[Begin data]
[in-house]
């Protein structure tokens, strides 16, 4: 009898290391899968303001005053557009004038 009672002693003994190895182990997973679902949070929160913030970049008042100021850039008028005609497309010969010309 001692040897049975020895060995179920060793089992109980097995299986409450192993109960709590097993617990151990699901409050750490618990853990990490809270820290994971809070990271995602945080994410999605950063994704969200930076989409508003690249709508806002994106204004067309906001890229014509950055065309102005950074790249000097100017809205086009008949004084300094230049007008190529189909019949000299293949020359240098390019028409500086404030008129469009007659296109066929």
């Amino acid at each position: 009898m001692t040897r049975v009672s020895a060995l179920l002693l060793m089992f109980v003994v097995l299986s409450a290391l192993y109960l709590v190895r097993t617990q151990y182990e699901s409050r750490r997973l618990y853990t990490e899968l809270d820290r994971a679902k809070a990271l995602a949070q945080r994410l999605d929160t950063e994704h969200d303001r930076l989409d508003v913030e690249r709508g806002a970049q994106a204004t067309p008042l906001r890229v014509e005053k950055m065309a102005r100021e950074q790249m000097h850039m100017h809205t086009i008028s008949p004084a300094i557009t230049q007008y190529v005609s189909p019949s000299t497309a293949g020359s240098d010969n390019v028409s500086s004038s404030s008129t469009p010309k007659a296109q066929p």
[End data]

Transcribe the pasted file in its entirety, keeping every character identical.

[in-house]
């Protein structure tokens, strides 16, 4: 009898290391899968303001005053557009004038 009672002693003994190895182990997973679902949070929160913030970049008042100021850039008028005609497309010969010309 001692040897049975020895060995179920060793089992109980097995299986409450192993109960709590097993617990151990699901409050750490618990853990990490809270820290994971809070990271995602945080994410999605950063994704969200930076989409508003690249709508806002994106204004067309906001890229014509950055065309102005950074790249000097100017809205086009008949004084300094230049007008190529189909019949000299293949020359240098390019028409500086404030008129469009007659296109066929």
């Amino acid at each position: 009898m001692t040897r049975v009672s020895a060995l179920l002693l060793m089992f109980v003994v097995l299986s409450a290391l192993y109960l709590v190895r097993t617990q151990y182990e699901s409050r750490r997973l618990y853990t990490e899968l809270d820290r994971a679902k809070a990271l995602a949070q945080r994410l999605d929160t950063e994704h969200d303001r930076l989409d508003v913030e690249r709508g806002a970049q994106a204004t067309p008042l906001r890229v014509e005053k950055m065309a102005r100021e950074q790249m000097h850039m100017h809205t086009i008028s008949p004084a300094i557009t230049q007008y190529v005609s189909p019949s000299t497309a293949g020359s240098d010969n390019v028409s500086s004038s404030s008129t469009p010309k007659a296109q066929p």